House passes bill that takes on EPA regulations
by U.S. Representative Cynthia Lummis media release
September 25, 2011
WASHINGTON, D.C. –U.S. Representative Cynthia Lummis (R-WY) applauded House passage of legislation which calls for an assessment of the combined impacts of recent major Environmental Protection Agency (EPA) regulations.
Representative Lummis released the following statement on H.R. 2401, The TRAIN Act:
"In its haste to increase costs on oil, gas and coal, the Obama Administration’s EPA completely disregards the impacts its rules have on America’s job creators and the economy. The bill passed today will require a full understanding of exactly how costly these regulations are for ordinary Americans. Some studies show that just two of the several rules this legislation covers would cause the net loss of 1.65 million jobs in the United States. Americans deserve to know how many jobs will be lost, and how much electricity prices will increase as a result of the EPA’s actions. This bill will force the EPA to thoroughly consider the implications of its rule-making. This level of accountability and review is long past due. "
• Will require an interagency committee to assess the combined impacts of recent large environmental regulations. It will analyze global economic competitiveness of the United States and the effect of regulations on electricity prices, fuel prices, employment, and the reliability of the electricity supply.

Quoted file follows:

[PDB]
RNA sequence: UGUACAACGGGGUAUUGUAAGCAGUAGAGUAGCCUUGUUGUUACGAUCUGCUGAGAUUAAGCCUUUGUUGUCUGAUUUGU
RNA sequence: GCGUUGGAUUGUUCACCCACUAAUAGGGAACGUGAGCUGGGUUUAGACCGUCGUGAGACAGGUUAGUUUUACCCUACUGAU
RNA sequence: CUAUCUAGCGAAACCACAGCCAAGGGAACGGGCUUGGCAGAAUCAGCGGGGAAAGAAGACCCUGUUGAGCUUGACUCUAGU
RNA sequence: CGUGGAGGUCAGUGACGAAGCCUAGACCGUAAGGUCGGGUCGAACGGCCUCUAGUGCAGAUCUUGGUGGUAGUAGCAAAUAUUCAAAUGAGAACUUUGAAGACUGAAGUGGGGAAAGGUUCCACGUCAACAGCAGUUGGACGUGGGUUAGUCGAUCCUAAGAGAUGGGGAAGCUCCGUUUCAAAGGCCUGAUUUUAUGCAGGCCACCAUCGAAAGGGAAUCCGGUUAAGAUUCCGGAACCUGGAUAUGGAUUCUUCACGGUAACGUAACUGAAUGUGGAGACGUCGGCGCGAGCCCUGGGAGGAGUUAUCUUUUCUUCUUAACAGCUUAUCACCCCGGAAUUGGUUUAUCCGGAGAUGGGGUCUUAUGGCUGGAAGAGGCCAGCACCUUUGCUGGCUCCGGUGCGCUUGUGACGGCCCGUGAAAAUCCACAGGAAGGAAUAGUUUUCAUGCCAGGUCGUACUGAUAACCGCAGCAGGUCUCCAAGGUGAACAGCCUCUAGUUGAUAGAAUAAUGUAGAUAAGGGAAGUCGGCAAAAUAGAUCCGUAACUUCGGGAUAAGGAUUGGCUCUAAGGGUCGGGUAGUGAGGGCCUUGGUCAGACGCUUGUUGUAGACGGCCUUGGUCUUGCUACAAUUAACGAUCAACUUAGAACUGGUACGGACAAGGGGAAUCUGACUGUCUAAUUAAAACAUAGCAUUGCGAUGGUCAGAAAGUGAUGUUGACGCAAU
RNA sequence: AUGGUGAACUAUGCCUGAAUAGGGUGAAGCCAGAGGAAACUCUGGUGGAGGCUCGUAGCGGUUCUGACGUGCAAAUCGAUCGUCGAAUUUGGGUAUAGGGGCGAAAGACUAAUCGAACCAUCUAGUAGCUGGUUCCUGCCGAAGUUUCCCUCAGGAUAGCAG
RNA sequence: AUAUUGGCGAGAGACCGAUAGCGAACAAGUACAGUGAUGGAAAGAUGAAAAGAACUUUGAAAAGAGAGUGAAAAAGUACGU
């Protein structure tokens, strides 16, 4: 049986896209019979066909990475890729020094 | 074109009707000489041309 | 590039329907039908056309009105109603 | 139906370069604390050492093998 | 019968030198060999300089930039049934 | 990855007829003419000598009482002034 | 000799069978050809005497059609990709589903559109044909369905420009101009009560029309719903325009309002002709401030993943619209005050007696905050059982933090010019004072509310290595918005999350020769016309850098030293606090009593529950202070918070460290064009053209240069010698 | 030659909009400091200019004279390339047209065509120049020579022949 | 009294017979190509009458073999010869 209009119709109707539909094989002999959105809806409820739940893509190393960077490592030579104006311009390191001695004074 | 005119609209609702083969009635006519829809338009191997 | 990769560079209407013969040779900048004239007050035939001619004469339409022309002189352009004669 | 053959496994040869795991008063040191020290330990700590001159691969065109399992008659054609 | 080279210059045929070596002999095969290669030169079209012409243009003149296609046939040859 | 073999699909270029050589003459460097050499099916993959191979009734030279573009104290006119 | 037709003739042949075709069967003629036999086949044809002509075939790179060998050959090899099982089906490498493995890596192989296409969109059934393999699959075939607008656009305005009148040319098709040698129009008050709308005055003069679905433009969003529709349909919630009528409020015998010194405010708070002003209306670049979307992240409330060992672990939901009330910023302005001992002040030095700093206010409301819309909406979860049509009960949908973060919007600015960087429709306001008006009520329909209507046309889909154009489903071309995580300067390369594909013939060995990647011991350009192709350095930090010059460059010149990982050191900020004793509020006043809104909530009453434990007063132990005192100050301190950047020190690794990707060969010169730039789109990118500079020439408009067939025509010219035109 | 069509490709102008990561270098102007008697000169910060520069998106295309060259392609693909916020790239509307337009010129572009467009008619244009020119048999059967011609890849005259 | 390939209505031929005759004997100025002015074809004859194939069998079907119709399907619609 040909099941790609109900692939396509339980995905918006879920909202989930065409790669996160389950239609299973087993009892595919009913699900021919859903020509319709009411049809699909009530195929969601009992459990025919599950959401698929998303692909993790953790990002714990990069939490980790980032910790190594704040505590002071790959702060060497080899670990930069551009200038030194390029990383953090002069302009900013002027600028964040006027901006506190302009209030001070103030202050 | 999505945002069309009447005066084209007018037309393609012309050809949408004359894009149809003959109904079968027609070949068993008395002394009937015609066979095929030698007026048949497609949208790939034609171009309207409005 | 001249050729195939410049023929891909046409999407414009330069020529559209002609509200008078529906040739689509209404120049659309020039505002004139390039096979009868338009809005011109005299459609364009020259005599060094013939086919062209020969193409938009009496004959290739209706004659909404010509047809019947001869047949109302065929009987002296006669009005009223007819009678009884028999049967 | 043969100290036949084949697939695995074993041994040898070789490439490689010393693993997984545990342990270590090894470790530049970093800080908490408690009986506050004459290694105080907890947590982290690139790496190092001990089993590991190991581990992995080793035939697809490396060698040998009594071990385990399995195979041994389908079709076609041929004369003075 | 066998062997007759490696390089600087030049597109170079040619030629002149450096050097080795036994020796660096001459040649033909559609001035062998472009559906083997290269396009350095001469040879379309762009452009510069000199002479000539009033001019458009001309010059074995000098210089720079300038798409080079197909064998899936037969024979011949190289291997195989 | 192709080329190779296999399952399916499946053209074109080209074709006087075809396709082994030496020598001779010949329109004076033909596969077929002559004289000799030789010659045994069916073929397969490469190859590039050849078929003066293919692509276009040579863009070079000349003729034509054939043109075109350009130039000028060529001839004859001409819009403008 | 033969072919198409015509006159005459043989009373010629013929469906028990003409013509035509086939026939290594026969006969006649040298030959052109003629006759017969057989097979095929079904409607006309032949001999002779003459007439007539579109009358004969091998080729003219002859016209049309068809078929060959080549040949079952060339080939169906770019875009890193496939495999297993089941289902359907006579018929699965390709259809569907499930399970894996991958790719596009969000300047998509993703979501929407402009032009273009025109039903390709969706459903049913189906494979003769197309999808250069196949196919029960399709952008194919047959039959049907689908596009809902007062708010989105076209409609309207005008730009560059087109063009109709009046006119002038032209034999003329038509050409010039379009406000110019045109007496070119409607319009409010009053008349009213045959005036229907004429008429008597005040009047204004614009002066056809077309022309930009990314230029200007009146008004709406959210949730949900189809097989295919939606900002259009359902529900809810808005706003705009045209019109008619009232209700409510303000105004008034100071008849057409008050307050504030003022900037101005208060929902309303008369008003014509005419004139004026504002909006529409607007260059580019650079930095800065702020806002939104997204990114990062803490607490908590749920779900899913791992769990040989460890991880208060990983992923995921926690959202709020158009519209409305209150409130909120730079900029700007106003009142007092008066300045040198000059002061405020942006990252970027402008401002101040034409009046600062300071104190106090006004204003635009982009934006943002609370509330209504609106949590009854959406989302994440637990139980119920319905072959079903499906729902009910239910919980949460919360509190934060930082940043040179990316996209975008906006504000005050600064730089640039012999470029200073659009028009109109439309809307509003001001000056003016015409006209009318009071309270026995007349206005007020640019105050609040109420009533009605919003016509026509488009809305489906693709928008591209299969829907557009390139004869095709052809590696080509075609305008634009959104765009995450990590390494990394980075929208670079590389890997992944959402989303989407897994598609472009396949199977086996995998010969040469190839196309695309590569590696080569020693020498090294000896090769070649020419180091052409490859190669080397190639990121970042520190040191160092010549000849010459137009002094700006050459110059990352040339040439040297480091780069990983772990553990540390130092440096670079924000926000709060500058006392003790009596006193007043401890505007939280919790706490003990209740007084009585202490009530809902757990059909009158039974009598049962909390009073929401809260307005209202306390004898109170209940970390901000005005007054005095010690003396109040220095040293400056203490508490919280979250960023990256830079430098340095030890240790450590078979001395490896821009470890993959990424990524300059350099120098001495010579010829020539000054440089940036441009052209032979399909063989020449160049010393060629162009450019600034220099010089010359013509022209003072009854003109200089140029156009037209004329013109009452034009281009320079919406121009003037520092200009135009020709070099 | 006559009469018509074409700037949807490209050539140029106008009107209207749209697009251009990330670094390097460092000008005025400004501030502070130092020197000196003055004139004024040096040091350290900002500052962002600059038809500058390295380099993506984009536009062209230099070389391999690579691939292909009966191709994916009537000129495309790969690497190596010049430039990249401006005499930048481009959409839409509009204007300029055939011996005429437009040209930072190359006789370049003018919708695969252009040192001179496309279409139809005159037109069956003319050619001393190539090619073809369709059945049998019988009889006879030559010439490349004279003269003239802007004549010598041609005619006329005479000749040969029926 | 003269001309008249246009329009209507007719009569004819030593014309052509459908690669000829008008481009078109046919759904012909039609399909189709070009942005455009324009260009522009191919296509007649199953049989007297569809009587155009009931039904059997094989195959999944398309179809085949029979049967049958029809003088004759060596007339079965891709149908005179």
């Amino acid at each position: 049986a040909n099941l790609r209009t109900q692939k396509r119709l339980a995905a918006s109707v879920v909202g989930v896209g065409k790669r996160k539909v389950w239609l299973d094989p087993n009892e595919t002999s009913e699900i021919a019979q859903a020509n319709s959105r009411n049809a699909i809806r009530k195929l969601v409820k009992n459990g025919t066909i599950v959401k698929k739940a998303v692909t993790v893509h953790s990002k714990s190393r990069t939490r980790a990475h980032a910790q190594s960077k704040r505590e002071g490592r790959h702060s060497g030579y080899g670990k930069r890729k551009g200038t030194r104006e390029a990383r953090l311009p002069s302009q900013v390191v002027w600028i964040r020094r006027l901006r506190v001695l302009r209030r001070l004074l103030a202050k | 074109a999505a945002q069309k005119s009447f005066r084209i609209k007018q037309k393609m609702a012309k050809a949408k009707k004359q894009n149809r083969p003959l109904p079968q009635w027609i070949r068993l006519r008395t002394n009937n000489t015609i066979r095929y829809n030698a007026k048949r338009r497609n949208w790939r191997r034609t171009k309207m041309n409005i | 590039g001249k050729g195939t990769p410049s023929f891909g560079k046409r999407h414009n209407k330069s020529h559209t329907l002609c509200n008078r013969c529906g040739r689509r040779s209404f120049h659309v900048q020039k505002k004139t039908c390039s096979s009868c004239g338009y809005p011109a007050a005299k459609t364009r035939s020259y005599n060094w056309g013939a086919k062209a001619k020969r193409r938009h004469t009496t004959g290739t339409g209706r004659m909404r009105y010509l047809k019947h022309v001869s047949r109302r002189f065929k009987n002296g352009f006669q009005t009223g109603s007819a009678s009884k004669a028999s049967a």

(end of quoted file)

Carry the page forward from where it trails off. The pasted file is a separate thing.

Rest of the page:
• Will assess how regulations affect consumers, small businesses, state, local and tribal governments, local and industry-specific labor markets and agriculture.
• Will delay implementation of EPA's controversial Utility MACT rule and new transport rule to ensure that the economic impacts of these two major rules in conjunction with other EPA rules are fully understood.
• Will not prevent EPA from continuing to develop regulations.
• Will not limit the Environmental Protection Agency’s authority to protect public health and welfare in any way because the bill does nothing to halt EPA's current authority to regulate emissions.
• Will not compel any legal regulatory framework to be based upon the final analysis.